2. Pour oil to a depth of 2 inches into a large Dutch oven; heat to 350°. Fry okra, in batches, 2 to 3 minutes or until brown and crisp, turning once. Remove okra, using a slotted spoon; drain on paper towels. Add salt and pepper to taste; serve.
Cherry tomatoes have many of the same health benefits as the beefsteak tomato, which is the full-size tomato they are most closely related to. Cherry tomatoes are available in many shapes and colors, but are most commonly red or golden yellow. Other varieties include pink, ivory, purple, and even black cherry tomatoes.
Cherry tomatoes are particularly high in Vitamin B6, Vitamin A, and Vitamin C. They also contain substantial amounts of protein and have a high fiber content.
These nutritional values have a number of health benefits. Vitamin B6 helps improve blood flow and increases immune function, and Vitamin A benefits the eyes, heart, lungs, and kidneys. Some studies have also shown cherry tomatoes to prevent bone disease such as osteoporosis as well as skin damage.
Cherry tomatoes can be preserved by freezing, and it’s incredibly easy to do! Unlike most vegetables, they don’t have to be blanched before freezing. In fact, the only thing you need to do before popping them in the freezer is wash and dry them.
For more information on freezing cherry tomatoes and how to freeze roasted cherry tomatoes, click here.
Marinated Cherry Tomato Salad
Pasta with Roasted Garlic and Cherry Tomatoes
To me, there’s no fruit that’s quite as summery as a nice, juicy cantaloupe. Aside from being delicious and refreshing, though cantaloupes are also very healthy, versatile fruits as well. Keep reading for nutrition facts, methods of preparation, and more!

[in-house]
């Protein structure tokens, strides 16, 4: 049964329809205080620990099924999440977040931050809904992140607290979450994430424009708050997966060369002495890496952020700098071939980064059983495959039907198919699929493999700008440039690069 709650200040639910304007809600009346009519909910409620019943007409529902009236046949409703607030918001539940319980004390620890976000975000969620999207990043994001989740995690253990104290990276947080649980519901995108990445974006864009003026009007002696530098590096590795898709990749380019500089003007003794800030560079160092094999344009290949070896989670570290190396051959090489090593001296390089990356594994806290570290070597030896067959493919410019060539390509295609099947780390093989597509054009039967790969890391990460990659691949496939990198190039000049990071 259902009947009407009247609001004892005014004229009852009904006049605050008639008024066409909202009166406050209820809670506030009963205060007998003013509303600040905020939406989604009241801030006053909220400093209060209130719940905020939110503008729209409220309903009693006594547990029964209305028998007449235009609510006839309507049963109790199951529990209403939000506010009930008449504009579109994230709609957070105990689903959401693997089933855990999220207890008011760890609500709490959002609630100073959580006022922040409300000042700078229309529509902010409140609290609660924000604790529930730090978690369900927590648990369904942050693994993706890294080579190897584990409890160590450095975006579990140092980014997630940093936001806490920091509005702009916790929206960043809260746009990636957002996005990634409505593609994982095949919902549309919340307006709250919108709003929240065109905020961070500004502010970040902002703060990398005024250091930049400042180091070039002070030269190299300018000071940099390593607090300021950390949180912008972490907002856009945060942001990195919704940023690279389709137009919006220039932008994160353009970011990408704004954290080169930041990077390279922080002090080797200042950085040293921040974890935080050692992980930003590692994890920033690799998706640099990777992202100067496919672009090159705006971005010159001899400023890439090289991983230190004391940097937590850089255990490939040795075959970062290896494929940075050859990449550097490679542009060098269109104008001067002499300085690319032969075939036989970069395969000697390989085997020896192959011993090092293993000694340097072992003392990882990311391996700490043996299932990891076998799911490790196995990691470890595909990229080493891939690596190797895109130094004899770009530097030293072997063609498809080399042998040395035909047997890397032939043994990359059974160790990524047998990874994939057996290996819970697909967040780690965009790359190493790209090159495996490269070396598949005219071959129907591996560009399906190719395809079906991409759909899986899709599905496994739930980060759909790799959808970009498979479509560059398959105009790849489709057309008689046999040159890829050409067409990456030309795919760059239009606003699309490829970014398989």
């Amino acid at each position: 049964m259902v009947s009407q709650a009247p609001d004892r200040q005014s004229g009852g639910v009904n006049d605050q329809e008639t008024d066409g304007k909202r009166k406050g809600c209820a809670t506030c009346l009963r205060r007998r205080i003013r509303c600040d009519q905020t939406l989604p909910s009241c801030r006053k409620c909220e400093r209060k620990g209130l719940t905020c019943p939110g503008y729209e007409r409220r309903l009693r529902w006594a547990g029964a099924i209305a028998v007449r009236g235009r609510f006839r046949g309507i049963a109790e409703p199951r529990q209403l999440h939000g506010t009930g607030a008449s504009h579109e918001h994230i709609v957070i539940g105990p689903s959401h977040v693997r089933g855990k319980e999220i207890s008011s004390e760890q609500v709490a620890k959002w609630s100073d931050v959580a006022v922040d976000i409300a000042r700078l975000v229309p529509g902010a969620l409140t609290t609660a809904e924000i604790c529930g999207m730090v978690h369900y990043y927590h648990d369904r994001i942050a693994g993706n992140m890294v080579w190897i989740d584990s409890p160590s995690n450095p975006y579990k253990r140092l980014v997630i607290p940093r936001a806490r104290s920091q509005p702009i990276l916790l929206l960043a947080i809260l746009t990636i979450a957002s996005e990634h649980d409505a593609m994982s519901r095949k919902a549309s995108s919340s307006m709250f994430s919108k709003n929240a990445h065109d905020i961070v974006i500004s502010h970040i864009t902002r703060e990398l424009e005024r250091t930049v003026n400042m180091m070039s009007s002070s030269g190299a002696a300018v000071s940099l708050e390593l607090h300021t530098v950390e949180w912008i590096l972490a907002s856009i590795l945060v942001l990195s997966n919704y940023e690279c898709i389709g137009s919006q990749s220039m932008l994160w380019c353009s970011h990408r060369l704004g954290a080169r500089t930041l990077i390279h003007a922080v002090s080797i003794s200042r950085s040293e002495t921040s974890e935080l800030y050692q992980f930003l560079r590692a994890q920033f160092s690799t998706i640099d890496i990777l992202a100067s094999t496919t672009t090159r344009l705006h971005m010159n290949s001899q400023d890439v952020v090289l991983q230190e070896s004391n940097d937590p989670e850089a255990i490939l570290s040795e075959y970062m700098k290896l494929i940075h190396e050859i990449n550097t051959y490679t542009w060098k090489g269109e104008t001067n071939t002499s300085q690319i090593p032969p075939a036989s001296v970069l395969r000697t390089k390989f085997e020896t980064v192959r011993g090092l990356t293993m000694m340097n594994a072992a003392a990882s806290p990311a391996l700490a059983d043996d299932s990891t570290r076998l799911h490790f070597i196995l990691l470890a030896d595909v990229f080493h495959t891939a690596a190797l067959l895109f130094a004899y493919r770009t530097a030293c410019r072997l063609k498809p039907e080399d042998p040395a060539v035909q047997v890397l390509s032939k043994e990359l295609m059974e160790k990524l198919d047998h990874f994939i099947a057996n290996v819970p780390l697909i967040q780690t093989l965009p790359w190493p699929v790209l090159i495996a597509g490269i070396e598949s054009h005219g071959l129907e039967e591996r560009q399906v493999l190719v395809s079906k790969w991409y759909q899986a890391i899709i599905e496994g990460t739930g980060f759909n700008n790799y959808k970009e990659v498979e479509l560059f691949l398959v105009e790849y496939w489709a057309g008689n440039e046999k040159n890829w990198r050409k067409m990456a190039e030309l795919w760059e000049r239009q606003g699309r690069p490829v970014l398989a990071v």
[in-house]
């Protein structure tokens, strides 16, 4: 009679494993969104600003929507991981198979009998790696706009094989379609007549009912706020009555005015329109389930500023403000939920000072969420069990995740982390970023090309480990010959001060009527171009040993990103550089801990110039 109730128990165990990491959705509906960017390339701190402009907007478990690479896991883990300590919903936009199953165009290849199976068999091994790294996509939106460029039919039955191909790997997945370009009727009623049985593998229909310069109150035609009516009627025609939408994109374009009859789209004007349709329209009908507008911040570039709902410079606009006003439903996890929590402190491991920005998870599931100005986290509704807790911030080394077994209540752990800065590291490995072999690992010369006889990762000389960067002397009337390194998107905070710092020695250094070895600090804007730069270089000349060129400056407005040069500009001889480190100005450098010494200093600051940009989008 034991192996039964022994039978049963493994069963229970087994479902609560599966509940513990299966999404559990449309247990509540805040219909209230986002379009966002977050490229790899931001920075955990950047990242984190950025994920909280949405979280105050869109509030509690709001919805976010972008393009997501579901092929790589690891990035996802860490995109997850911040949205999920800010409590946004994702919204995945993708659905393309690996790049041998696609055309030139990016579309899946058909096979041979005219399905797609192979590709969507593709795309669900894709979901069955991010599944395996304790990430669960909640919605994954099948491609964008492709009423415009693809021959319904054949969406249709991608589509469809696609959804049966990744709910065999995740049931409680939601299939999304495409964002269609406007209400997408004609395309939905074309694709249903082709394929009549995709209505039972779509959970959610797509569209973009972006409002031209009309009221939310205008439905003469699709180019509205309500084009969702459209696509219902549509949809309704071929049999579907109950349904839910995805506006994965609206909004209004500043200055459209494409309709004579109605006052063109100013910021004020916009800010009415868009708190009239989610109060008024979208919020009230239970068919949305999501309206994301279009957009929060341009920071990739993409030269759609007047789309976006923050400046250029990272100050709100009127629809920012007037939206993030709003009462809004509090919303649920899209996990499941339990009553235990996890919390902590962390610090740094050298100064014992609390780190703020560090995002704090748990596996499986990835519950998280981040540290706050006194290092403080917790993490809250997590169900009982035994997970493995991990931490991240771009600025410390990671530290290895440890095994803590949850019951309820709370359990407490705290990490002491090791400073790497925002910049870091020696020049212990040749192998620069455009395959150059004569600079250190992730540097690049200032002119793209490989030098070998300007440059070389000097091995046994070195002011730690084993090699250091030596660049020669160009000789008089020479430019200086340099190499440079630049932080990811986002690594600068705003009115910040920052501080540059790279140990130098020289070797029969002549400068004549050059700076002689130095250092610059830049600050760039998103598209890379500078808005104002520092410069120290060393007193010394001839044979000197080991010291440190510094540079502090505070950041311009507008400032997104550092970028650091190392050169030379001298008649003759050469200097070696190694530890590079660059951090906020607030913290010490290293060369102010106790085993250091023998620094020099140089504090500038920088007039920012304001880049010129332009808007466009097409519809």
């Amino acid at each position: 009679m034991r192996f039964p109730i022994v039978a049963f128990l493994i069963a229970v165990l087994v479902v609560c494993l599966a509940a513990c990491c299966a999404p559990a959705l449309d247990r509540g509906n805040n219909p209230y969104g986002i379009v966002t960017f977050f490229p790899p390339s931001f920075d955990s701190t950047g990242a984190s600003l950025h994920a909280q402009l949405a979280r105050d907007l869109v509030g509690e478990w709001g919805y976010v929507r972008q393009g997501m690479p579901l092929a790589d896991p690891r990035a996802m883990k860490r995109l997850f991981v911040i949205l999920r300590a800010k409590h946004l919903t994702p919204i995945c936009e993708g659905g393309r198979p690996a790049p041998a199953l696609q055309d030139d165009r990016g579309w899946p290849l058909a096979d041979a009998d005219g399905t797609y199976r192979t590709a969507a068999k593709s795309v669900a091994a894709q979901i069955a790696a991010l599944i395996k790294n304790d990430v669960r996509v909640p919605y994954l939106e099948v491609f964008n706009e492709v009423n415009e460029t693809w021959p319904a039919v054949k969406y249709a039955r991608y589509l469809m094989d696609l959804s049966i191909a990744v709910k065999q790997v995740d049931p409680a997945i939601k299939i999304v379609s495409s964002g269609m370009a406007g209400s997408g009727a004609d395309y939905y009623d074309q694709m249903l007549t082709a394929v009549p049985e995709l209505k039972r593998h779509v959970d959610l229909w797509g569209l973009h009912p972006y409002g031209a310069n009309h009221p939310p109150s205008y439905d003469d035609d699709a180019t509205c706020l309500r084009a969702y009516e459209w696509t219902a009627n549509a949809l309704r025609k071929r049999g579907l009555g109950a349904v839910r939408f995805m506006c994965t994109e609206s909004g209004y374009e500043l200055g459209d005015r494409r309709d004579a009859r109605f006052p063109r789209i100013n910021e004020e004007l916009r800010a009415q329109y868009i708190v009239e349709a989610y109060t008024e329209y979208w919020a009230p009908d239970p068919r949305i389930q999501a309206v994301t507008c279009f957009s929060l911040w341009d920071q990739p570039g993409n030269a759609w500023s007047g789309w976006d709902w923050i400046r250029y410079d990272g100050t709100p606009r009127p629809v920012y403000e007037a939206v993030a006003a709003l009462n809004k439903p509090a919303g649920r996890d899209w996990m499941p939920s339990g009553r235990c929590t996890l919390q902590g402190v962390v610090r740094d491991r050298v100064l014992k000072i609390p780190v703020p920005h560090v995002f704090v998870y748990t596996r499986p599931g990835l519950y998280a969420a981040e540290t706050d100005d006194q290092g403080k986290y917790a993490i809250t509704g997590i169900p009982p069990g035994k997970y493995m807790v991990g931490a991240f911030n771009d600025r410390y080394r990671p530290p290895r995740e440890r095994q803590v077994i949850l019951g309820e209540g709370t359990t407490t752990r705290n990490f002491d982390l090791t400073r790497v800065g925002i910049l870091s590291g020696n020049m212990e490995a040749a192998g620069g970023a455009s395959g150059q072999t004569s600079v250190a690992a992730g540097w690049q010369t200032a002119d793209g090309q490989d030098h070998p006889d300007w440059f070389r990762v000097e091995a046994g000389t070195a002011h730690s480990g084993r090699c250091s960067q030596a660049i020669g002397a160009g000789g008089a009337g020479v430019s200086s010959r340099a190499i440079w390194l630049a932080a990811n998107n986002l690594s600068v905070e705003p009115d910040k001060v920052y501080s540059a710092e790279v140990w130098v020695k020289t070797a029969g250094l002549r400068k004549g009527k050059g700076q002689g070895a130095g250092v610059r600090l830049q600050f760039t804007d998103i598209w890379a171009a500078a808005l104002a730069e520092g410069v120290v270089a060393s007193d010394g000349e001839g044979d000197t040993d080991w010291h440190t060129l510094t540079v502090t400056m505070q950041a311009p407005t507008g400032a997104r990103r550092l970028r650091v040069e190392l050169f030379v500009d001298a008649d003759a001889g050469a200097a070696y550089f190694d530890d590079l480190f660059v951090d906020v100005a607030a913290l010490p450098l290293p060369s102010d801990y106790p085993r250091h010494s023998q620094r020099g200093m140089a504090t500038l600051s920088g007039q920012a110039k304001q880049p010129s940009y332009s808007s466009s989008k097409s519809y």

Cantaloupe is very high in vitamins A, C and Potassium. These nutrients have been proven to boost your immune system, prevent vision problems, maintain strong bones and skin, and supports good metabolic health.
Although typically eaten as a summer fruit, cantaloupe can be preserved if you have access to a flash freezer or a dehydrator. Check out some great methods for preserving cantaloupe using both of these methods here.
Cantaloupe is great on its own, but it can also be eaten with greek yogurt, cottage cheese, or in salads. Here are some more recipes for cantaloupe:
Chilled Cantaloupe Soup
1. Peel, seed, and cube the cantaloupe.
2. Place cantaloupe and 1/2 cup orange juice in a blender or food processor; cover, and process until smooth.
3. Transfer to large bowl. Stir in lime juice, cinnamon, and remaining orange juice.
4. Cover, and refrigerate for at least one hour. Garnish with mint if desired.